Work Related Holiday Expenses – What’s Deductible?Tax Planning
This is the time of year many employers are thinking about gifts and bonuses for employees during the holidays. It’s also a time to consider the expense of holiday parties and gifts to clients. Before you start handing out gifts and invites, consider the tax implications both for your business and for the employees.
Sure, thinking about taxes during gift giving is no fun, but there are things to think through as a business owner. Here’s a breakdown of what you should consider as you prepare for your holiday festivities at work.
Let’s start with gifts and bonuses to employees.
Two Questions to Ask Yourself First:
1. Are these gifts and/or bonuses taxable to the employees? If they are taxable, you must deduct all applicable federal, state, and local income and FICA taxes.
You must also pay other employment taxes (unemployment tax, for example) on these amounts.
2. Are these gifts and/or bonuses deductible to you as a business expense? To be deductible, often these items have limits. Knowing the limits helps you determine the amount of the gift.
Business Gifts to Employees
Your business can deduct no more than $25 of a gift to any one person each year, including employees.
Gift Cards and Gift Certificates to Employees
Gift certificates and the newer gift cards are for the most part taxable to employees because they can be converted to cash. There has been some discussion about whether small amount gift cards/certificates ($25 or less) are not subject to taxes because they are “de minimis” fringe benefits (a small amount) but the IRS has given no guidance on this, so it's safest to consult your tax advisor and to consider them taxable.
If you give gift cards or certificates, you must withhold taxes from employee pay for these gifts or gross them up (more on that in a minute).
Bonuses to Owners
Bonuses for employers or owners are a legitimate business expense and can be deducted under certain circumstances.
First, let’s look at bonuses for owners or shareholders:
· S-Corporations can deduct bonuses for shareholders and owners, if they own their shares at the time the bonus is paid.
· C-Corporations can only deduct bonuses for shareholders and owners who have a 50 percent or higher ownership at the time the bonus is paid.
· For sole proprietorships, partnerships, and limited liability companies (LLCs), bonuses are not deductible business expenses because the owners/partners are considered by the IRS to be self-employed.
Bonuses to employees
Employee bonuses are considered income and are taxable to the employee. You must withhold income taxes and FICA taxes on employee bonuses unless the employee is over the Social Security maximum for the year.
If you decide to give your employees a bonus, you must give them the opportunity to change their withholding authorization (on Form W-4) for that paycheck, and change it back for subsequent paychecks. Some employees like to change their bonus check withholding so they receive more of the bonus.
How do you do that?
Employee gifts are usually small enough that you don't need to worry about employees wanting to change their withholding allowances. But for larger bonuses, you should give employees the options of changing their W-4 withholding deduction amount for that one paycheck. You must allow employees to change their W-4 forms as often as they wish. Some employees will want to change their withholding to receive more of the bonus. This process requires two W-4 forms - one for the smaller withholding on the one check and another to return to the employee's original withholding amount.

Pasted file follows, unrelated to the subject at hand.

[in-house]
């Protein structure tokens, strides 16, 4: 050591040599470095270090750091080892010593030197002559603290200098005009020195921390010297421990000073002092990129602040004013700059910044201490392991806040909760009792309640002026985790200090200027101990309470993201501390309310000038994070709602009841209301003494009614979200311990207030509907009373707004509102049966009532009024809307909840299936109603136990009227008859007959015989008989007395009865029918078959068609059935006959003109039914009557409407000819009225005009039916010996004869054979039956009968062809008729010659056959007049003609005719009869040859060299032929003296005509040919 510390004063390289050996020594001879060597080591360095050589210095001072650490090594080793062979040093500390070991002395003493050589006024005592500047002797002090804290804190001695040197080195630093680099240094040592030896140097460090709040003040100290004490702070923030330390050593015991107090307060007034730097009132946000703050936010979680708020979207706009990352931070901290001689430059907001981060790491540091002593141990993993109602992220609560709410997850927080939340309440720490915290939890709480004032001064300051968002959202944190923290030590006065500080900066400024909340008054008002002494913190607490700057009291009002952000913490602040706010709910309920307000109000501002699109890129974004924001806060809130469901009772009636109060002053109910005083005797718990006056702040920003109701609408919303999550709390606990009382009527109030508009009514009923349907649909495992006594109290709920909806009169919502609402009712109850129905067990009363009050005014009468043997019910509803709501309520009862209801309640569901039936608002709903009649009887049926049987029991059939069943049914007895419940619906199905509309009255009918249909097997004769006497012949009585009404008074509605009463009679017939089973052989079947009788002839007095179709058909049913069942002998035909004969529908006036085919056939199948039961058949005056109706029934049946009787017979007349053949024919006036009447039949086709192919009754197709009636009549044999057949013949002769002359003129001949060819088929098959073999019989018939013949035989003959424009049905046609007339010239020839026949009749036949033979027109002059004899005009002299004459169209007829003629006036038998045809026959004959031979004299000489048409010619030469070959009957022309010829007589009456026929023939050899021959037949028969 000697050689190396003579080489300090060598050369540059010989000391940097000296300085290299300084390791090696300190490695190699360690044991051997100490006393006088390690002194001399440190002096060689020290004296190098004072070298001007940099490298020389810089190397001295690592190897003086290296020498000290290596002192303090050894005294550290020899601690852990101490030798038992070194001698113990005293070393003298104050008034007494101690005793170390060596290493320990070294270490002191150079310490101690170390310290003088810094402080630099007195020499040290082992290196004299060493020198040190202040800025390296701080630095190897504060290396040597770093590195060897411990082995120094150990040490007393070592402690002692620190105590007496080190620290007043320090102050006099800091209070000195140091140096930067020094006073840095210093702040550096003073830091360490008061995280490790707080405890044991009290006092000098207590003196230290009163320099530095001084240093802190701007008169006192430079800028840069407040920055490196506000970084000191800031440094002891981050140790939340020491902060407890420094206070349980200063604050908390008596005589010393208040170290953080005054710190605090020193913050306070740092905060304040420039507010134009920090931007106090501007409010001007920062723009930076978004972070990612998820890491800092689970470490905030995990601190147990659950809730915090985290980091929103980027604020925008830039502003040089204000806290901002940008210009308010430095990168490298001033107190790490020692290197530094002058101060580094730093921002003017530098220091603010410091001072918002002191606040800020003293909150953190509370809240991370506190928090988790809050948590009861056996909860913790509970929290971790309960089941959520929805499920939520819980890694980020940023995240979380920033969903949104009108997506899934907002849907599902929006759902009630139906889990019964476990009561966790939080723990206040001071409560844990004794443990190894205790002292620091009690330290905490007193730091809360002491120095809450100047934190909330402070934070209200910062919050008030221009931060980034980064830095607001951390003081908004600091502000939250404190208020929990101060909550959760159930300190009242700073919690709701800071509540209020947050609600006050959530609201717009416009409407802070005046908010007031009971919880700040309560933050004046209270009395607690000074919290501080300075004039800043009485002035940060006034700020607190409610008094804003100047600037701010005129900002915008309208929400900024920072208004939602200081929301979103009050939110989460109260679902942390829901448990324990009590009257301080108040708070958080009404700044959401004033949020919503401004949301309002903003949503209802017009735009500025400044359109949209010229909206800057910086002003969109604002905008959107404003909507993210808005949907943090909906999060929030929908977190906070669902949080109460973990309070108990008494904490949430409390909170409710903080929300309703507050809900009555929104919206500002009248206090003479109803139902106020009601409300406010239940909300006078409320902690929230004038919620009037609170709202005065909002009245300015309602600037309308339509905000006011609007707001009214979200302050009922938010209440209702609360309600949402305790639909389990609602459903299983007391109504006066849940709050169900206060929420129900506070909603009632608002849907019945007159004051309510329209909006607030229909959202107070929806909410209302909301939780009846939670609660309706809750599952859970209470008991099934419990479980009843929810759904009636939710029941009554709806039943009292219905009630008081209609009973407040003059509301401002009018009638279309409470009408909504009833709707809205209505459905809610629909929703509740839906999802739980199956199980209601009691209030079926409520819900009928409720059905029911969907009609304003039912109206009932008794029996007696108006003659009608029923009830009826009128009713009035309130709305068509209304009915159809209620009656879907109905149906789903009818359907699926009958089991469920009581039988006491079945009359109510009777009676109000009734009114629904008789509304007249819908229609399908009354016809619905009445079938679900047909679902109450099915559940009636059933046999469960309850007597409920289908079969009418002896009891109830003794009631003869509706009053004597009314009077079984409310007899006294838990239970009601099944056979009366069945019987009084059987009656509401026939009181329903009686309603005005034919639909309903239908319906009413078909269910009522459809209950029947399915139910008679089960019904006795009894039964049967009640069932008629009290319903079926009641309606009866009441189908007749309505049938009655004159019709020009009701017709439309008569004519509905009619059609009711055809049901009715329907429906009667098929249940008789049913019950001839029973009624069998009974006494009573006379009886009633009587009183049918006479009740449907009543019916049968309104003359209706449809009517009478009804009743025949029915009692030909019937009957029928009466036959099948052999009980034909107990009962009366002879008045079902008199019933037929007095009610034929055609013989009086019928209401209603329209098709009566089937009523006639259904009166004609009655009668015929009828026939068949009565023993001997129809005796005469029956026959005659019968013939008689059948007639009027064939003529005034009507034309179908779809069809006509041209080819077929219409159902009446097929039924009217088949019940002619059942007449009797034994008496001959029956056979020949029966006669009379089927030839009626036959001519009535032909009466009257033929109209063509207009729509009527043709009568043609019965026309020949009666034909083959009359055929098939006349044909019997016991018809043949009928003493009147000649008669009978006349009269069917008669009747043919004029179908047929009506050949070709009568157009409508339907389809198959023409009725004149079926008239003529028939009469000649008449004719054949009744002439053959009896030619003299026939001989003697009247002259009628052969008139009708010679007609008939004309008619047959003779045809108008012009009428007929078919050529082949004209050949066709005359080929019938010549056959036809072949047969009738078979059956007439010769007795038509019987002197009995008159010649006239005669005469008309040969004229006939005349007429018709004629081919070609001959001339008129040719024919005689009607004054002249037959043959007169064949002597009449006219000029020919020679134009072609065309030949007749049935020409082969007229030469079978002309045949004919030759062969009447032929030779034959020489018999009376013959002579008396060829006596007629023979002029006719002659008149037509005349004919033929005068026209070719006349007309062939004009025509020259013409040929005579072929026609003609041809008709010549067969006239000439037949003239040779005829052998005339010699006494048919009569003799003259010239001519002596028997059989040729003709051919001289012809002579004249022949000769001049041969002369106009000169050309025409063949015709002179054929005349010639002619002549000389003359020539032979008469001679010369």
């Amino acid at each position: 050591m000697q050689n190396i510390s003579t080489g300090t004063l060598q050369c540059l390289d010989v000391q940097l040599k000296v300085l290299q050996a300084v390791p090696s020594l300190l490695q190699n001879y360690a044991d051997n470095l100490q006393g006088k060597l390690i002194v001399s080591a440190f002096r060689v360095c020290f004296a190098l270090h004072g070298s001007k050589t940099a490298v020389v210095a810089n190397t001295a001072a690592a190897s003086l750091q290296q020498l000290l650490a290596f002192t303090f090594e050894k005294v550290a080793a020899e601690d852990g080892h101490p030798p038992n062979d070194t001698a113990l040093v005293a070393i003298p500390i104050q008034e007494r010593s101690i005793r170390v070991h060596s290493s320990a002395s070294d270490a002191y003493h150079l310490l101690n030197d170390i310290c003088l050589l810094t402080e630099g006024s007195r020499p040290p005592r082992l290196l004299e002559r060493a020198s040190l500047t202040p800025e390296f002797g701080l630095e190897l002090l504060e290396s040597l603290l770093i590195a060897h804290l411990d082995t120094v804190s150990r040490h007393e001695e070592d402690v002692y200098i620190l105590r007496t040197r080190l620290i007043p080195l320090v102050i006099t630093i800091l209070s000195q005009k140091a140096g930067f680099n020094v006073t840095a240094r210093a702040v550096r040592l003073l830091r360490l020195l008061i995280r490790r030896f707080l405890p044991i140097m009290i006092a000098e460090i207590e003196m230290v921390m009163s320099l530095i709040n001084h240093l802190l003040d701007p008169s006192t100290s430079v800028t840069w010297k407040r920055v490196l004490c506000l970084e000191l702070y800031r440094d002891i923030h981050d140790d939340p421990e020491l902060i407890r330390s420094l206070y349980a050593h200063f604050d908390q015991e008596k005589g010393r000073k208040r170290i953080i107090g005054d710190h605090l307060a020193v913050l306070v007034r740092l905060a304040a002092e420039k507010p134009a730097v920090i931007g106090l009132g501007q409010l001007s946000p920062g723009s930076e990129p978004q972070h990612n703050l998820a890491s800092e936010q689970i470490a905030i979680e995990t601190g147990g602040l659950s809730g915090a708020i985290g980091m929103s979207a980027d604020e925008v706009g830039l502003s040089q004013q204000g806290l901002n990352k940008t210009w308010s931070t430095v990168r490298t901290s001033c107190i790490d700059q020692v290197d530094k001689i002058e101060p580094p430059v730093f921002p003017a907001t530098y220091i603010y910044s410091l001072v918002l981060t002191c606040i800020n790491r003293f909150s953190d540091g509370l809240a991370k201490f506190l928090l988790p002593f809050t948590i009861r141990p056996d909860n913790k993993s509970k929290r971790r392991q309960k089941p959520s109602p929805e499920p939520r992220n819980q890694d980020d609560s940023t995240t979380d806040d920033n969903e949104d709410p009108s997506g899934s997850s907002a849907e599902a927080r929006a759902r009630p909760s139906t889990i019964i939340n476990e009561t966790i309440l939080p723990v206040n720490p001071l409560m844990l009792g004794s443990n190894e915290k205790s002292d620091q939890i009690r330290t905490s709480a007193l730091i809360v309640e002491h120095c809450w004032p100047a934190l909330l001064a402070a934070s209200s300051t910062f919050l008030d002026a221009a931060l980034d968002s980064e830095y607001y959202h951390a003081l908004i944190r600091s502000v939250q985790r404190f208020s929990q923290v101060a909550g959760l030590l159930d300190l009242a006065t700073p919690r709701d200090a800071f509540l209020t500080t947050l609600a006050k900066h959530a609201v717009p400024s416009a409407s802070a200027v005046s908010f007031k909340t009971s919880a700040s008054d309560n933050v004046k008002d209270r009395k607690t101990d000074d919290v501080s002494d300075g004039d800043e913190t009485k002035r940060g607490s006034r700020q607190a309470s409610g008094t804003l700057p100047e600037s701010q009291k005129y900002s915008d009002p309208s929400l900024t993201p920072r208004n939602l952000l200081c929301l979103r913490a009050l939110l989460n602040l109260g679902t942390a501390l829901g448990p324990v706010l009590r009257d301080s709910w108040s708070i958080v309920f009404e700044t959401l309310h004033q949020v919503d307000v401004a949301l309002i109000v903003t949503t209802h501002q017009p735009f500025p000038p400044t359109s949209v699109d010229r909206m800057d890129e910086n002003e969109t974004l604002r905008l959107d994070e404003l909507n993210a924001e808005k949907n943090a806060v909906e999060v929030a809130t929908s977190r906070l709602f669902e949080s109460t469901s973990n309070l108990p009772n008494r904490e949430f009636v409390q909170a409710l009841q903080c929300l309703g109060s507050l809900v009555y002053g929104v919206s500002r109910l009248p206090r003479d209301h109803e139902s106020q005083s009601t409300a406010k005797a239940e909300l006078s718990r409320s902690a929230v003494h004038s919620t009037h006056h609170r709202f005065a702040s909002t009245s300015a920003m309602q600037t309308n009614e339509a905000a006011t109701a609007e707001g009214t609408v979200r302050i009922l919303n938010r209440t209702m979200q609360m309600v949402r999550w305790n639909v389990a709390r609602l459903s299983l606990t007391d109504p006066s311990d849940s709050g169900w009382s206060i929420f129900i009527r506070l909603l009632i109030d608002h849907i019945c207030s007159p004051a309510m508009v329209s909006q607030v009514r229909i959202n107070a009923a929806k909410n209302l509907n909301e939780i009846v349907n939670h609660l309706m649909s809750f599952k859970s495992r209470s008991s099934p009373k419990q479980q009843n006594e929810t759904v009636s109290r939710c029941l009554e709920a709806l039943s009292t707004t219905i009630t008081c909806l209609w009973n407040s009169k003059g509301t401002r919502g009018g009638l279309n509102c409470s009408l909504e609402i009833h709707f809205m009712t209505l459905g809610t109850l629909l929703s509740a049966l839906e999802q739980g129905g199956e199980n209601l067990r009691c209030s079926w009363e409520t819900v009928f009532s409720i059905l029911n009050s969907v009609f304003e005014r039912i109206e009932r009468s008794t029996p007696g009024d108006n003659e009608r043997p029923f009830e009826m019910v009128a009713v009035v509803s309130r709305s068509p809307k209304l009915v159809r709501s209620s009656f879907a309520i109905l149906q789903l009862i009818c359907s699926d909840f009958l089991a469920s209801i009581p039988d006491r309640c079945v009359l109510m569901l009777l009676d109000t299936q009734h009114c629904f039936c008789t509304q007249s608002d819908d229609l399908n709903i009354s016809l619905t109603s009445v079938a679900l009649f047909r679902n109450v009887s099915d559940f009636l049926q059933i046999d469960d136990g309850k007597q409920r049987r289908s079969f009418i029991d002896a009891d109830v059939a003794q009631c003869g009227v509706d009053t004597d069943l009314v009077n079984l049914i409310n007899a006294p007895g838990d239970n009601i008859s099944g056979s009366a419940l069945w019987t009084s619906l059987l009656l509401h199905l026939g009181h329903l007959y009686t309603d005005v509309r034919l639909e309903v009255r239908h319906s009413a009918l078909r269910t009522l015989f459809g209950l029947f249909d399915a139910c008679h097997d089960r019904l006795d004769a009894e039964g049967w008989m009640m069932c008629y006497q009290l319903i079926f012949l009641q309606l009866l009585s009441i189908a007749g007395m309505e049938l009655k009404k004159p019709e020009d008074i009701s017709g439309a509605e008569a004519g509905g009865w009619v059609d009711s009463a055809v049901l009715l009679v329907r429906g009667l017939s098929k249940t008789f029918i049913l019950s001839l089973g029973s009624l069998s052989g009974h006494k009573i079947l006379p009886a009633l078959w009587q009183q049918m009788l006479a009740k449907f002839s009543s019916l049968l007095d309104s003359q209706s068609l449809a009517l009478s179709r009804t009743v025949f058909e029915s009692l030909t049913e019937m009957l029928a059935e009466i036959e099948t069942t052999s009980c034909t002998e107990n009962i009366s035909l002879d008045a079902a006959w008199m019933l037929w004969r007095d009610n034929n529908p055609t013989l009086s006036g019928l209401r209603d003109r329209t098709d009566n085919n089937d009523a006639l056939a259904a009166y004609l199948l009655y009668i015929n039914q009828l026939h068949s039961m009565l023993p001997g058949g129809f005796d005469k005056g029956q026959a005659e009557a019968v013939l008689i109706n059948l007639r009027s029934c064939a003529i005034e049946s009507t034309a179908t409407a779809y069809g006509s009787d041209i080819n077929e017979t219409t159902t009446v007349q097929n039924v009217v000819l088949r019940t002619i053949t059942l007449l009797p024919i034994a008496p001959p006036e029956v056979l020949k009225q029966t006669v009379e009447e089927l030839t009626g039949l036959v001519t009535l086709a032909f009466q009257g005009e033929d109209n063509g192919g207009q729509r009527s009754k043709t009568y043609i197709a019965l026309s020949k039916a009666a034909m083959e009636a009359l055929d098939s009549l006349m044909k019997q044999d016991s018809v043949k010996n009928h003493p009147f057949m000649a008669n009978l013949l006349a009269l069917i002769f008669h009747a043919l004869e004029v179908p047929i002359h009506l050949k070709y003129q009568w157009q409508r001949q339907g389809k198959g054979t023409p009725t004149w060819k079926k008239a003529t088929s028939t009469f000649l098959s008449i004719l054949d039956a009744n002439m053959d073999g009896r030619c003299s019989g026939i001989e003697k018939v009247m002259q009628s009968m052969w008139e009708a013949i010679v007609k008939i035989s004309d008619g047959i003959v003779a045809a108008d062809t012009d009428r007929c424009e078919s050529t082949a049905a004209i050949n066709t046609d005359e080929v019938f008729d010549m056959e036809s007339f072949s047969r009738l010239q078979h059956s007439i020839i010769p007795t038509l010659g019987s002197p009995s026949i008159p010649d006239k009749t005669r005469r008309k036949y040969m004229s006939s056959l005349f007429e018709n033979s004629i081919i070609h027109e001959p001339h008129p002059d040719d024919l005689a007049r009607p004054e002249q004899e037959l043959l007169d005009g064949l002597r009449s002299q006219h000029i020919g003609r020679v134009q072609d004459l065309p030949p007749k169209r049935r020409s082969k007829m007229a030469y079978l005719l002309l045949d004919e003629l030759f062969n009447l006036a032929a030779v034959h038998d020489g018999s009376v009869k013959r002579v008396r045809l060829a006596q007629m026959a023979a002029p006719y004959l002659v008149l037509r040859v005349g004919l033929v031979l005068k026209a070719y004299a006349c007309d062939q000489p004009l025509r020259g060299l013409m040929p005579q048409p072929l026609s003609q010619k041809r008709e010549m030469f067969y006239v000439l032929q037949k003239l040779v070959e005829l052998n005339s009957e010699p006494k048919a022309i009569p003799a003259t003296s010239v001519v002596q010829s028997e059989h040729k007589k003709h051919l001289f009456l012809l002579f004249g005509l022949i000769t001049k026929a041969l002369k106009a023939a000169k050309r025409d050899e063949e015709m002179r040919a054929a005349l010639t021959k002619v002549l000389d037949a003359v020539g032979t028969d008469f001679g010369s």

In some cases, you may want to gross up a bonus. That is, you give the employee more to allow for withholding.
For example, if you give an employee a $1,000 bonus, by the time you take out taxes, the bonus check might be only, say, $750. You can calculate a higher amount for the bonus so that the check shows the full $1,000. In this example, you are giving the employee a larger bonus to account for the additional taxes.
Now Let’s Talk About Parties!
Company holiday parties are great fun, but can be costly. So, what’s deductible from these events and what is not? What if you invite clients or prospects? Is there a difference between client parties and employee parties?
Here’s the scoop…
If the party is for employees only, it’s likely the cost is fully deductible.
However, if you invite customers (or prospective customers) to the party, it could be another story. It’s possible to deduct part of the cost attributable to those non-employees, but to do so, the party must be part of a substantial business activity. That means that the primary reason for having the event is for business. In most cases, the amount that can be deducted in this scenario is 50% of the expense.
For example, having a semiannual meeting around the holidays with work related presentations would be considered a substantial business activity, whereas a five minute “we were awesome this year!” speech during the middle of a DJ set would likely not.
Don’t forget to keep all documentation!
In case you find yourself in the unfortunate situation of being audited, make sure you have the paperwork handy to back up why you took certain deductions related to your party. This means keeping good records of the expenses, attendees (whether employees, employees’ guests, or clients), and any business activities during the event.
As with all things tax related, these issues can be complicated and every situation is different, so you should consult your tax advisor before you do anything if you are unsure. Here are a few links with more information on the topics discussed here.
· IRS Guide to Fringe Benefits: https://www.irs.gov/publications/p15b/ar02.html
· IRS Info on Gifts: https://www.irs.gov/publications/p463/ch03.html
· IRS Info on Entertainment Expenses: https://www.irs.gov/uac/about-publication-463